After a triumphant march though Meerut, Kannuaj & Malihabad, Masud arrived in Satrikh, a town in the Barabanki district. Starikh was an important Hindu place for pilgrimage where Guru Vashisht had taught the young Ram and Lakshman. Using Satrikh as his base, Masud sent his armies to conquer the neighboring areas. Miyya Rajab and Salar Saifuddin took Bahraich. Amir Hasan Arab took Mahona, Malik Fazal took Varanasi. Sayad Sahu took Karra and Manikpur. Syad Aziz-ud-din was sent against Hardoi, but fell in the battle at Gopamau. While at Satrikh, Masud got the distress call from Dost Mohammed at the fort of Dhundgarh near Rewari. Masud was forced to send his religious teacher, Saiyad Ibrahim Mashhadi Barah Hazari to relieve the siege. As per Ain-e-Masudi, Saiyad Ibrahim was an utterly fanatic commander and on whichever route he traversed, no non-Muslim could escape his sword unless he converted to Islam. But he was slain at the battle of the Dhundgarh along with several other commanders. His tomb is located at Kot Qasim, 20 km away from Tijara, a town in Alwar district near Rewari.
Right wing of the Islamic army collapsed with the death of its commander Mir Nasrullah. The tomb of Mir Nasrullah is located at the village of Dikoli Khurd, 12 Km north of Bahraich. Soon Salar Miyya Rajab was slain. He was a close relative of Salar Masud and was known for his temperament and adamant nature. His tomb is located at Shahpur Jot Yusuf village, 3 km east of Bahraich and he is known as ‘Hathila Pir’. Following the ensuing chaos in the Muslim army, a large contingent of the Suheldev’s army under Raja Karan, penetrated the center of the Muslim army and thus giving it a bodily blow. Salar Masud was either beheaded by the Raja Suheldev or died due to an arrow piercing his throat. He died under a Mahua tree near the sacred Suryakund. It is claimed that after his death, a loyalist Salar Ibrahim organised a counter attack and killed Raja Suheldev in the next day of battle. However, it also seems that Suheldev survived the battle and constructed several water tanks in and around the Shravasti to commemorate his victory. The Chandradeo of Kannauj later subverted him as the defeat of the Muslim army re-ignited the old rivalries.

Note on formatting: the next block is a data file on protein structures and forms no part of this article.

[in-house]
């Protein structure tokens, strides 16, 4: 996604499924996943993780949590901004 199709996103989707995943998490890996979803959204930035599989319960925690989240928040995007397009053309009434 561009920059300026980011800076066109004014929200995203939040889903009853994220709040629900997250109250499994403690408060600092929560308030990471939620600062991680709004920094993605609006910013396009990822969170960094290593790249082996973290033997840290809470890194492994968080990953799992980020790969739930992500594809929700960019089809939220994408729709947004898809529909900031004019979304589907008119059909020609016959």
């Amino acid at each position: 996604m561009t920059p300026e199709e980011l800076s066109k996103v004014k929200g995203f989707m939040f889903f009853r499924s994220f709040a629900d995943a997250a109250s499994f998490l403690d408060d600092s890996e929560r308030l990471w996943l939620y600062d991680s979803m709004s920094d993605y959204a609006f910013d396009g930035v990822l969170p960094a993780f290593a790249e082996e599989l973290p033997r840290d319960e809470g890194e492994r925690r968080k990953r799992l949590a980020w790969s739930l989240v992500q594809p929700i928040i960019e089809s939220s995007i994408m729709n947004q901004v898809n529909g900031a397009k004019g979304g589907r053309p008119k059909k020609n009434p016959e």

What is notable about this battle is the vast Muslim army was defeated not by any powerful Indian empire but by a small confederacy of Kings of Bahraich which inflicted a crushing defeat on the invaders. The entire invading army was simply annihilated as no quarters were given. It become even more significant when we consider the fact that it was the same Muslim army which was used by Mahmud of Ghazni during his depredations in the North India and which, by historians, is considered to be too ‘advance’ for the contemporary Indian armies. It is a pity that not much work has been on this historical event, which halted the victorious march of the Islamic imperialism for decades soon after the raids of Mahmud of Ghazni.
Instead what has happened is that the place has become the place of pilgrimage during the Urs of ‘Bale Miyan’ or ‘Ghazi Miyan’ towards the end of May in Jyeshtha month. It is the process of acculturation which has Islamised the Hindu folk tradition. The place has retained its reputation as the place of healing for the suffering from leprosy and other skin diseases and also as a fertility shrine. They are no doubt continuing with the sacred tradition of Sun worship, which pre-existed the cult of this Muslim ‘Sun of Martyrdom’ (Aftab-i Shahadat), who was buried under a Mahua tree beside a sun-temple so much so that his head is still supposed to rest on the image of the sun.The Suryakund has been renamed as Hoz Shamshi, Persian for SuryaKund. The story of Salar Masud has been re-casted as a tragic youth who was cursed to die as an unmarried or that of a liberator who fought again the oppression of the ‘evil’ King Suheldev. Even today when a strong wind blows, the gates of the Dargah are closed and an iron chain, said to be of magical powers, is tied at its front so that the “evil spirit” of Suheldev can’t entre the tomb to torment the Ghazi Miyan and his followers.
A local Raja of Prayagpur donated 500 bighas of land and Chittora Lake to the ‘Suheldev Smarak Samiti’ where a statue of Raja Suheldev was installed. Later on, a temple was constructed to honour the great hero and the celebration of Vijayotsav was started in the form of havan and public procession.